Liberal polities seem very enamored with list-making, and this business of "equal rights" appears to be the main reason why. In the reality of day-to-day decision-making the "negative rights" requirement for equal treatment is a requirement for us to ignore fact F when making decision D, while the "positive rights" requirement is to alter reality in such a way that all influences fact F filtered through decision D may have are normalized out of the outcome. "Negative rights" are input-based inasmuch as the existence of fact F must be ignored as an explicit matter by the decision-maker. "Positive rights" are output-based inasmuch as the outcome is required to occur as if fact F were not actually the case, and all inputs must be adjusted until that negation-of-fact obtains: that is, the decision outcome must be made to cohere with the true fact in question being untrue even implicitly.

So in an advanced liberal order we end up with these (mostly but not entirely implicit) large tables of facts, circumstances, and decisions which are placed off-limits in the name of increased freedom. And since rights are generally always granted but rarely taken away, this table is "sticky": that is, once a row is added to the table it stays there, and the table of off-limits facts, circumstances, and decisions grows without bounds. Ever more degrees of freedom in the phase space of available choices are placed epistemically (or at least practically, though political correctness seems to imply banishment from thought not merely from act) out of bounds by this always-growing crystallized set of constraints, freezing the modern equally free superman into his ever more confined place in the social hive.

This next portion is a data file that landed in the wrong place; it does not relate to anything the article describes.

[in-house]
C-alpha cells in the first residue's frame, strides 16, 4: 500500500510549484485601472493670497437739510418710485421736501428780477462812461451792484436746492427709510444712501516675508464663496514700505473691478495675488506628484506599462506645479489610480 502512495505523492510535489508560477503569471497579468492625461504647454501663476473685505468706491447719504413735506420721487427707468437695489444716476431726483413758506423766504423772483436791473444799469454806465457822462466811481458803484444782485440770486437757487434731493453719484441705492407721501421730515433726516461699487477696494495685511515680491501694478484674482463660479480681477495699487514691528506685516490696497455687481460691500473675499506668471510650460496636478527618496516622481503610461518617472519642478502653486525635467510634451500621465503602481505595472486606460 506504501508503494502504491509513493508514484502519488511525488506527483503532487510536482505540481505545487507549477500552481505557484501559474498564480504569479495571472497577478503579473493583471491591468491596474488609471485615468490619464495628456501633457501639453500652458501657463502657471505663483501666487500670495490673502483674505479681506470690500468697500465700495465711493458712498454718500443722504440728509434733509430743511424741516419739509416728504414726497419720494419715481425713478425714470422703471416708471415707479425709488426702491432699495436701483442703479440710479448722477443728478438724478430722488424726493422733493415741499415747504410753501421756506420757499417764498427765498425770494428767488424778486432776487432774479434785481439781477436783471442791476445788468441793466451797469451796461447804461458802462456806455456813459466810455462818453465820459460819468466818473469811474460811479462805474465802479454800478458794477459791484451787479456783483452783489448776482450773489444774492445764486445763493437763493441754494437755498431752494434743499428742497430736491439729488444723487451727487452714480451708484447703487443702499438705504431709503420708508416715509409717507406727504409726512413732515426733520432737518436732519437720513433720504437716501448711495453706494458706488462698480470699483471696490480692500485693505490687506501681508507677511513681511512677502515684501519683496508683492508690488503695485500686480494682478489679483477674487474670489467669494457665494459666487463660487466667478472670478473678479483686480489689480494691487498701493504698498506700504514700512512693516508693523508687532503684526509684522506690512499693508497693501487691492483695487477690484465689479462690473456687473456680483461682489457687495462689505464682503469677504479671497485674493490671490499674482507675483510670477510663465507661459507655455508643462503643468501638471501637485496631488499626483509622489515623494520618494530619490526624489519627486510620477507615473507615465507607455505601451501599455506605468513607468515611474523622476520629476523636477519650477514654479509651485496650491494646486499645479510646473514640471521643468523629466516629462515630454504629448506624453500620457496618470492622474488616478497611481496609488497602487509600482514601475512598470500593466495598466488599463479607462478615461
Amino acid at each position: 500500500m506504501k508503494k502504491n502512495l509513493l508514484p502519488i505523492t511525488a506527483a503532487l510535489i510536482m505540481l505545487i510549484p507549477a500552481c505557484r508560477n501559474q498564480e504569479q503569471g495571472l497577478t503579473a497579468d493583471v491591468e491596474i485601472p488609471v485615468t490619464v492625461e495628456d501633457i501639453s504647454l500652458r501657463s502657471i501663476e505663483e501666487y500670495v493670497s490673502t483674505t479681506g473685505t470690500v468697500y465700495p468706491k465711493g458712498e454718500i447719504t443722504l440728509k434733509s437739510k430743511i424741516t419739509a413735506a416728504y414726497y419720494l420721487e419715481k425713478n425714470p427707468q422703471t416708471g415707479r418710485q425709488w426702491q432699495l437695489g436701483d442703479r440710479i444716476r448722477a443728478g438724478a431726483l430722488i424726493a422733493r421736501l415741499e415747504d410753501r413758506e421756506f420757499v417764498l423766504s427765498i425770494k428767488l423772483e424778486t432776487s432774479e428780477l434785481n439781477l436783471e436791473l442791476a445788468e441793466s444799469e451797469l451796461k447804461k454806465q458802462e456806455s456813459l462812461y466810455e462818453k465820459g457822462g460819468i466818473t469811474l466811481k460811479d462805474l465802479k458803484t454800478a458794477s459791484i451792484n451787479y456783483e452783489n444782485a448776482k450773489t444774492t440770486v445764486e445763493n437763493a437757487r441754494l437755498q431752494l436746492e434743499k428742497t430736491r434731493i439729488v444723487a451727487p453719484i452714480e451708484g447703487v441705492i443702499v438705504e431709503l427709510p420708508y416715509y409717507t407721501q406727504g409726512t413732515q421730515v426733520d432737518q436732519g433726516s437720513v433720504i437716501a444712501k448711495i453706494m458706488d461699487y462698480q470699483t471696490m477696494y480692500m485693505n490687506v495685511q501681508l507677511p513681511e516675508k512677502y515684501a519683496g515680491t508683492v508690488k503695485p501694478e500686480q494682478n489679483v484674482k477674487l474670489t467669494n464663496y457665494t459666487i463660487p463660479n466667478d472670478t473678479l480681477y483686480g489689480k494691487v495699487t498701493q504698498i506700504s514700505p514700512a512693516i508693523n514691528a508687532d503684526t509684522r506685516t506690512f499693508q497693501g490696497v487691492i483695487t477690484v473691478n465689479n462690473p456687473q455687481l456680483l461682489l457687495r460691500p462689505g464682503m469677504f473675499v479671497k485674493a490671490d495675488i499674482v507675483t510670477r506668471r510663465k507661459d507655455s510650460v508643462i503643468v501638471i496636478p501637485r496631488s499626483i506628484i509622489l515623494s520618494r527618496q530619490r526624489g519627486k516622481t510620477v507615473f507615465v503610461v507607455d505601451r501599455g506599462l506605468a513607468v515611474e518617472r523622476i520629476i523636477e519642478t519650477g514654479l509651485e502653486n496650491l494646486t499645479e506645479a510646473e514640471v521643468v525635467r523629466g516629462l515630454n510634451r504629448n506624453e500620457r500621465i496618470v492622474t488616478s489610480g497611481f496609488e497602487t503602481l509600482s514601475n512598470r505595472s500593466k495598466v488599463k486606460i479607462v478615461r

So that is the idea of freedom in the advanced liberal order: by cutting away any direct accountability to nature and tradition, the free and equal new man stands frozen in a crystalline epistemological prison of his own making.

Comments (5)

You have a different way of saying it, but it reminds me of something Fred Reed once wrote: